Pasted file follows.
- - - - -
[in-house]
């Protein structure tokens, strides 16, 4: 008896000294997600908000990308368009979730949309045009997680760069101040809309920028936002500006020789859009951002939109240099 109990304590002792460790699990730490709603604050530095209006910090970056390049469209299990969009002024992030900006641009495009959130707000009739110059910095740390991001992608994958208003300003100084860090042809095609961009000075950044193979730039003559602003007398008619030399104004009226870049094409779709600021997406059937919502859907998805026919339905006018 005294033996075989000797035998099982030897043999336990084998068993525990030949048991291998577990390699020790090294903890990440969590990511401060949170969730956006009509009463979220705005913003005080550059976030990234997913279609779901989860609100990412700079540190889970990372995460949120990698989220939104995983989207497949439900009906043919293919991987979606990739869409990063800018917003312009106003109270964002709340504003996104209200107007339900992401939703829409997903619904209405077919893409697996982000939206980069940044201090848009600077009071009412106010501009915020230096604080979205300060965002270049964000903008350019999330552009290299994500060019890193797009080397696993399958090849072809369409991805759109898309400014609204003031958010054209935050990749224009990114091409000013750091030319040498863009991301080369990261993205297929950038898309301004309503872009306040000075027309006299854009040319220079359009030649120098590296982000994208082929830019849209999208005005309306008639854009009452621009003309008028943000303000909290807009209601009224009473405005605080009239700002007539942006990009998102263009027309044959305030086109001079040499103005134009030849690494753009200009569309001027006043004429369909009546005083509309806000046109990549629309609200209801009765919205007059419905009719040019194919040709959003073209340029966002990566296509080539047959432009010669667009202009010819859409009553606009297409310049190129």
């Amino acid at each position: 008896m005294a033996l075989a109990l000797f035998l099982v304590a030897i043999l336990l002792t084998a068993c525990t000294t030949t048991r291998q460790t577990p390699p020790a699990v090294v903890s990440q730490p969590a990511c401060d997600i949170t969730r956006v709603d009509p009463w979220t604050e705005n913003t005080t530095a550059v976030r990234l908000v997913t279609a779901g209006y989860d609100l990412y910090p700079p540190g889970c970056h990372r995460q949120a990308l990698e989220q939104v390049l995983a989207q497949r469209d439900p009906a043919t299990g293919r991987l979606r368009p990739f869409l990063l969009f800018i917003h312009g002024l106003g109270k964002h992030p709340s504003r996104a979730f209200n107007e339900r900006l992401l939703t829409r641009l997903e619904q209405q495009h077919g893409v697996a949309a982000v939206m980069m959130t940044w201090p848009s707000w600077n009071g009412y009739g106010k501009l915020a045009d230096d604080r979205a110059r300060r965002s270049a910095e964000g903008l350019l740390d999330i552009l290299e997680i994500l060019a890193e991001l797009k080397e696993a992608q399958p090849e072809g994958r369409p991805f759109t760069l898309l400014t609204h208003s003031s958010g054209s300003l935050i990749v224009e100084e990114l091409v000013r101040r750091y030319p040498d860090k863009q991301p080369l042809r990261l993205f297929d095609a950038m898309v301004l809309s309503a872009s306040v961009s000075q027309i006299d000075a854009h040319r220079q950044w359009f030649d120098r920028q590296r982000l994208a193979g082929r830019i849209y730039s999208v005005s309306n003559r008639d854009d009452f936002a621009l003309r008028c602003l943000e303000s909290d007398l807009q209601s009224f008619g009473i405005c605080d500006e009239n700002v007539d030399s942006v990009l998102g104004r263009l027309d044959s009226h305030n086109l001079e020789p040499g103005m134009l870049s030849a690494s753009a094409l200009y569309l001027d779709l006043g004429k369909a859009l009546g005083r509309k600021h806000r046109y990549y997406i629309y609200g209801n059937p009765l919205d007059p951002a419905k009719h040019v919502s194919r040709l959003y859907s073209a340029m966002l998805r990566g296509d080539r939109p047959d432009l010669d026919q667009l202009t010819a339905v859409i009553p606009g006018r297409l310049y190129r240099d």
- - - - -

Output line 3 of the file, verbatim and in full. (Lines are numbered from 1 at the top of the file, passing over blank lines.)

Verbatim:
């Amino acid at each position: 008896m005294a033996l075989a109990l000797f035998l099982v304590a030897i043999l336990l002792t084998a068993c525990t000294t030949t048991r291998q460790t577990p390699p020790a699990v090294v903890s990440q730490p969590a990511c401060d997600i949170t969730r956006v709603d009509p009463w979220t604050e705005n913003t005080t530095a550059v976030r990234l908000v997913t279609a779901g209006y989860d609100l990412y910090p700079p540190g889970c970056h990372r995460q949120a990308l990698e989220q939104v390049l995983a989207q497949r469209d439900p009906a043919t299990g293919r991987l979606r368009p990739f869409l990063l969009f800018i917003h312009g002024l106003g109270k964002h992030p709340s504003r996104a979730f209200n107007e339900r900006l992401l939703t829409r641009l997903e619904q209405q495009h077919g893409v697996a949309a982000v939206m980069m959130t940044w201090p848009s707000w600077n009071g009412y009739g106010k501009l915020a045009d230096d604080r979205a110059r300060r965002s270049a910095e964000g903008l350019l740390d999330i552009l290299e997680i994500l060019a890193e991001l797009k080397e696993a992608q399958p090849e072809g994958r369409p991805f759109t760069l898309l400014t609204h208003s003031s958010g054209s300003l935050i990749v224009e100084e990114l091409v000013r101040r750091y030319p040498d860090k863009q991301p080369l042809r990261l993205f297929d095609a950038m898309v301004l809309s309503a872009s306040v961009s000075q027309i006299d000075a854009h040319r220079q950044w359009f030649d120098r920028q590296r982000l994208a193979g082929r830019i849209y730039s999208v005005s309306n003559r008639d854009d009452f936002a621009l003309r008028c602003l943000e303000s909290d007398l807009q209601s009224f008619g009473i405005c605080d500006e009239n700002v007539d030399s942006v990009l998102g104004r263009l027309d044959s009226h305030n086109l001079e020789p040499g103005m134009l870049s030849a690494s753009a094409l200009y569309l001027d779709l006043g004429k369909a859009l009546g005083r509309k600021h806000r046109y990549y997406i629309y609200g209801n059937p009765l919205d007059p951002a419905k009719h040019v919502s194919r040709l959003y859907s073209a340029m966002l998805r990566g296509d080539r939109p047959d432009l010669d026919q667009l202009t010819a339905v859409i009553p606009g006018r297409l310049y190129r240099d």